/The increasingly complicated Apple-China relationship

The increasingly complicated Apple-China relationship

The tortured nature of Apple’s relationship with China has reached a new extreme as the U.S. tech behemoth bends over backward to abide by Chinese laws even as it scrambles to explain itself to audiences in the West, all in an attempt to retain access to an enormous market that it has struggled to compete in.

Last week, Apple

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removed the Quartz news app from its App Store, after complaints that it included “content that is illegal in China,” Quartz said. The next day, Apple removed a mapping app that had been allowing Hong Kong pro-democracy protesters to see where police were massing.

Apple seems to have taken a studied decision toward the Hong Kong app. After conferring with the city’s crime units, the company decided the app “has been used in ways that endanger law enforcement and residents in Hong Kong” including “to target and ambush police.” 

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Thousands of protesters march during an anti-government rally in the Tsuen Wan district of Hong Kong on Aug. 25.

But the move wasn’t taken lightly in Hong Kong. Charles Mok, a member of Hong Kong’s legislative council, wrote to Apple CEO Tim Cook, saying the company’s decision would “cause problems for normal Hong Kong citizens trying to avoid police presence while they are under constant fear of police brutality.”

Also last week, Apple removed the Taiwanese flag emoji from some iPhones sold in Hong Kong and Macau.

The flurry of recent activity, though, is not out of character. Apple’s willingness to abide by China’s requirements goes back years.

In 2017, Apple removed the New York Times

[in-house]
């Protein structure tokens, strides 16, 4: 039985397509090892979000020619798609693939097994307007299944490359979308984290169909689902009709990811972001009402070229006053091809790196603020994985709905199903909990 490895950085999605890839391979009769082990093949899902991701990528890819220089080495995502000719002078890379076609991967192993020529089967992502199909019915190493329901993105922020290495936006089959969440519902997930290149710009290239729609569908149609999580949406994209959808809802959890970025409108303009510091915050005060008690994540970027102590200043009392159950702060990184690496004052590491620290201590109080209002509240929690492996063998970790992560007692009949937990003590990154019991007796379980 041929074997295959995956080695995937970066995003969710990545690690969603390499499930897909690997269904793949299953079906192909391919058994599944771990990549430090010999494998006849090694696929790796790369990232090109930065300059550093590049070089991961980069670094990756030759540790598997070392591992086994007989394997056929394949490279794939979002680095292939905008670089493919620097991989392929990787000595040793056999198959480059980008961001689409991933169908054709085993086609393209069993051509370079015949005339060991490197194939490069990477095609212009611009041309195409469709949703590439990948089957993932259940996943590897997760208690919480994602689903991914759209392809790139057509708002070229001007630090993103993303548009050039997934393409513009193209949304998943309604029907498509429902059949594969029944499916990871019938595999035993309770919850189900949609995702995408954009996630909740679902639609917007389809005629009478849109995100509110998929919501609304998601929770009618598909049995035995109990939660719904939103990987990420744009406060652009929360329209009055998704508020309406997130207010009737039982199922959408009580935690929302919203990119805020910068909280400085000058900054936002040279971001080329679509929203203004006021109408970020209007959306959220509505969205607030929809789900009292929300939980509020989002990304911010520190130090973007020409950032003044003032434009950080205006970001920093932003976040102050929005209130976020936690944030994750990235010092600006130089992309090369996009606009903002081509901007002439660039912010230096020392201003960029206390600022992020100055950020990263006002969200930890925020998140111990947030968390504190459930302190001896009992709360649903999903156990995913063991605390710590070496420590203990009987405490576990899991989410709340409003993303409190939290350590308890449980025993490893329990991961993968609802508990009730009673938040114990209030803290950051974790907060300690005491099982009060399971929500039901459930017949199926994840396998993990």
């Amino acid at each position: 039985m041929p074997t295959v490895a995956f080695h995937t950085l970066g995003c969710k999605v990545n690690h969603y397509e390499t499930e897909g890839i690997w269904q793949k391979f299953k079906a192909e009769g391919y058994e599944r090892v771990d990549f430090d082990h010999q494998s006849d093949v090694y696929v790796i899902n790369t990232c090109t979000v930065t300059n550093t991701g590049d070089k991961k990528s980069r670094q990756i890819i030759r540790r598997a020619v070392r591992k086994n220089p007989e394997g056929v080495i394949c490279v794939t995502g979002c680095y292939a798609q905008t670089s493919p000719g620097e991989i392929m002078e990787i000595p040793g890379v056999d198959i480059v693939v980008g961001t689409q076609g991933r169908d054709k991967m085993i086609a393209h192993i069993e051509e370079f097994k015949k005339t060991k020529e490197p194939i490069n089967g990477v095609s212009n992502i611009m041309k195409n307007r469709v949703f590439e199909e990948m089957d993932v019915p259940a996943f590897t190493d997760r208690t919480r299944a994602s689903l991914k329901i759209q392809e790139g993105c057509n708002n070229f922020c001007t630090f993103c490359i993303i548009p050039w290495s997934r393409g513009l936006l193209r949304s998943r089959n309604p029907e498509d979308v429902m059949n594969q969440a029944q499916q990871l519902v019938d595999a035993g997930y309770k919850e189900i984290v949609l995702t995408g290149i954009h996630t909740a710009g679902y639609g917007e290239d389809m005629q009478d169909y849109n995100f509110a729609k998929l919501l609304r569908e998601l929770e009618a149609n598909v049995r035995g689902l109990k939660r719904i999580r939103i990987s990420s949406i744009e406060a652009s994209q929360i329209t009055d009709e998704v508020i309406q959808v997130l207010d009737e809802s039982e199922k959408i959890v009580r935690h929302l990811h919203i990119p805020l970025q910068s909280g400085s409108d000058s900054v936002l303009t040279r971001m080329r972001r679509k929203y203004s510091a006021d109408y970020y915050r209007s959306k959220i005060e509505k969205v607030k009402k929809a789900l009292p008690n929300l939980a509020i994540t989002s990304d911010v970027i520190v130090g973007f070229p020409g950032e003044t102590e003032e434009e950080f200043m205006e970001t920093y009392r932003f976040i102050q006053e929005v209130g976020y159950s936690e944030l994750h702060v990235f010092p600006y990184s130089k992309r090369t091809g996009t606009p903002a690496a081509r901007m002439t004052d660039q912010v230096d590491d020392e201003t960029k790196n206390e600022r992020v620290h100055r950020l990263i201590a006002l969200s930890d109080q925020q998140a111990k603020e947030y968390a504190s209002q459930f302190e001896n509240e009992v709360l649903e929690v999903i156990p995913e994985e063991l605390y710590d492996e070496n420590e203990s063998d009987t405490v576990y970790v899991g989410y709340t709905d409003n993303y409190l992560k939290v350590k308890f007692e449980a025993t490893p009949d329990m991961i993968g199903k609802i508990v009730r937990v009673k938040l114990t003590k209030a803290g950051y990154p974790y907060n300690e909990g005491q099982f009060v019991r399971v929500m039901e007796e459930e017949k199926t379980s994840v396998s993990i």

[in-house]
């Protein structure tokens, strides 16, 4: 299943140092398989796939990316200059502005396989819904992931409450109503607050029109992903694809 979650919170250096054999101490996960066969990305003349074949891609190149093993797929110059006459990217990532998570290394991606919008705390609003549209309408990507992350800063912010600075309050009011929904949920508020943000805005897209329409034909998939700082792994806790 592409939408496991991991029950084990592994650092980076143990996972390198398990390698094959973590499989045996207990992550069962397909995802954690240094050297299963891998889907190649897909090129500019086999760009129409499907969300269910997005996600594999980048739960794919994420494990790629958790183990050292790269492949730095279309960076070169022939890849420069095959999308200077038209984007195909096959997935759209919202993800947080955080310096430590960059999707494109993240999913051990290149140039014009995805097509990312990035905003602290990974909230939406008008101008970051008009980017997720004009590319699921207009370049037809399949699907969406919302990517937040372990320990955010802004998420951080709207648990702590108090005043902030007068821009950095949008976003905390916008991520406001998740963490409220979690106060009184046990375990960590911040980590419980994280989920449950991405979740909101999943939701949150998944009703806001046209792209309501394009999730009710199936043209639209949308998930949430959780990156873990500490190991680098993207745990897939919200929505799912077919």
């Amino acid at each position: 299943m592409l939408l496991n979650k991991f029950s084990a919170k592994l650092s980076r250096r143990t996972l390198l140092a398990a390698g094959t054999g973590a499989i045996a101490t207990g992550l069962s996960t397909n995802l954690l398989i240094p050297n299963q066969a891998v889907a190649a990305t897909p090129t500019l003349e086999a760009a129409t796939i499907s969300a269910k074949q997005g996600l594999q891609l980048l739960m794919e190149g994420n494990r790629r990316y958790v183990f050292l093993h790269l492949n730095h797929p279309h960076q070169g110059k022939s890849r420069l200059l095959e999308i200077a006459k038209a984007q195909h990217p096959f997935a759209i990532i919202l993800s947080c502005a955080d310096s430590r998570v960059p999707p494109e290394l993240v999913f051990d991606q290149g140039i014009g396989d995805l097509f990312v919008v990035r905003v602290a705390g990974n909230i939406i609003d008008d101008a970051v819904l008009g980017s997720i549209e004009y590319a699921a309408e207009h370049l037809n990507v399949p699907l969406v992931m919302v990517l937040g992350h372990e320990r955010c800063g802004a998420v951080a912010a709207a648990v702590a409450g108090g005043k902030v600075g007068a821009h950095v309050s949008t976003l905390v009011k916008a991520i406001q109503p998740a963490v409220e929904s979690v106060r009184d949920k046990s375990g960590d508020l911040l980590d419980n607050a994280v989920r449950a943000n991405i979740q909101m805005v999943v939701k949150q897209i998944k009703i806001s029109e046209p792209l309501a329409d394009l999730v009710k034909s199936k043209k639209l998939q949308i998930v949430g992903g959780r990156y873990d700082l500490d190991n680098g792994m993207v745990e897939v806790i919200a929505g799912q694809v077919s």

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app at Beijing’s request. Later that year, the company removed the Microsoft-owned

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Skype video communications service as well, also at the government’s bequest.

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A Hong Kong protester dons a gas mask in August.

Soon after, Apple complied with China’s demand to remove several VPNs used by Chinese consumers to access blocked websites from the App Store, prompting a scolding from two U.S. senators, Ted Cruz and Patrick Leahy, who told Cook the move “may be enabling the Chinese government’s censorship and surveillance of the Internet.”

Also in 2017, tough new cybersecurity regulations in China forced Apple to open a data center in southwestern China to host its iCloud data — potentially giving information on its Chinese customers to the government under Chinese law.

China is Apple’s biggest market after the U.S. and Europe, bringing in close to $50 billion in revenue last year. But its sales have declined amid fierce competition from local brands. Huawei’s high-end phones, at a more affordable price point, have posed a particular problem for the pricey iPhone, which accounts for over half of Apple’s revenue.

Apple even lags behind second-tier players Oppo, Vivo and Xiaomi, which offer cheaper Android-based alternatives. Apple’s sales in Greater China fell 20% to $33 billion for the three quarters ended in June, the company reported in July.

See: Huawei widened its smartphone lead on Apple amid reports of nationalistic buying in China

The tech giant’s troubles are likely to accelerate when superfast 5G service becomes available, in which even cheaper phones can deliver high-quality video and other applications.

The trade war hasn’t helped matters. In June reports emerged that Apple would eventually move 15% to 30% of its production out of China, though the company has not confirmed this. Only a fraction of relocation has taken place so far, but Apple appears to realize that its long reliance on China — as a market and a manufacturing center — is a vulnerable bet.

An Apple spokesperson was unable to comment for this article before publication.

Read on: Hong Kong protesters adopt guerilla-like tactics as violent clashes continue

Tanner Brown is a contributor to MarketWatch and Barron’s and producer of the Caixin-Sinica Business Brief podcast.

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